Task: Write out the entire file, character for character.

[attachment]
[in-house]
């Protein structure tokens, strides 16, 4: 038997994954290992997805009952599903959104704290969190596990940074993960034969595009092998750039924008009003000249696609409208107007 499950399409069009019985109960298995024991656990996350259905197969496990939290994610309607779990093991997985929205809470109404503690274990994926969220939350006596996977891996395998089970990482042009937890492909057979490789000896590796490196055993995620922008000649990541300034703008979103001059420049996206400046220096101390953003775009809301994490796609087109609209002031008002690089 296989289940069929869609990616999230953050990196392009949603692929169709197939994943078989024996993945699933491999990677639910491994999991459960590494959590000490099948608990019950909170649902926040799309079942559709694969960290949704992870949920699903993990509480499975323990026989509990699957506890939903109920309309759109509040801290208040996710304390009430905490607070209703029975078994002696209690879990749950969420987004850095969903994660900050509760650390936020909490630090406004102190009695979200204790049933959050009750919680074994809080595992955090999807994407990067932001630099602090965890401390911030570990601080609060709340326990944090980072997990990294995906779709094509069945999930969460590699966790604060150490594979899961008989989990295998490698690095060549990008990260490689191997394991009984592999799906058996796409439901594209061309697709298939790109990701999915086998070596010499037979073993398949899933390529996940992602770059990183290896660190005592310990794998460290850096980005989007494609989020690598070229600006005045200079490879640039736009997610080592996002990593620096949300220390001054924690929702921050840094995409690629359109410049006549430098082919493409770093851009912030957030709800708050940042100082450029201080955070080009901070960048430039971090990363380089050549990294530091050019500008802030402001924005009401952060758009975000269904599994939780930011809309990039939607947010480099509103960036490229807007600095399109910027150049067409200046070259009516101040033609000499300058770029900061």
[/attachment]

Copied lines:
[in-house]
């Protein structure tokens, strides 16, 4: 038997994954290992997805009952599903959104704290969190596990940074993960034969595009092998750039924008009003000249696609409208107007 499950399409069009019985109960298995024991656990996350259905197969496990939290994610309607779990093991997985929205809470109404503690274990994926969220939350006596996977891996395998089970990482042009937890492909057979490789000896590796490196055993995620922008000649990541300034703008979103001059420049996206400046220096101390953003775009809301994490796609087109609209002031008002690089 296989289940069929869609990616999230953050990196392009949603692929169709197939994943078989024996993945699933491999990677639910491994999991459960590494959590000490099948608990019950909170649902926040799309079942559709694969960290949704992870949920699903993990509480499975323990026989509990699957506890939903109920309309759109509040801290208040996710304390009430905490607070209703029975078994002696209690879990749950969420987004850095969903994660900050509760650390936020909490630090406004102190009695979200204790049933959050009750919680074994809080595992955090999807994407990067932001630099602090965890401390911030570990601080609060709340326990944090980072997990990294995906779709094509069945999930969460590699966790604060150490594979899961008989989990295998490698690095060549990008990260490689191997394991009984592999799906058996796409439901594209061309697709298939790109990701999915086998070596010499037979073993398949899933390529996940992602770059990183290896660190005592310990794998460290850096980005989007494609989020690598070229600006005045200079490879640039736009997610080592996002990593620096949300220390001054924690929702921050840094995409690629359109410049006549430098082919493409770093851009912030957030709800708050940042100082450029201080955070080009901070960048430039971090990363380089050549990294530091050019500008802030402001924005009401952060758009975000269904599994939780930011809309990039939607947010480099509103960036490229807007600095399109910027150049067409200046070259009516101040033609000499300058770029900061």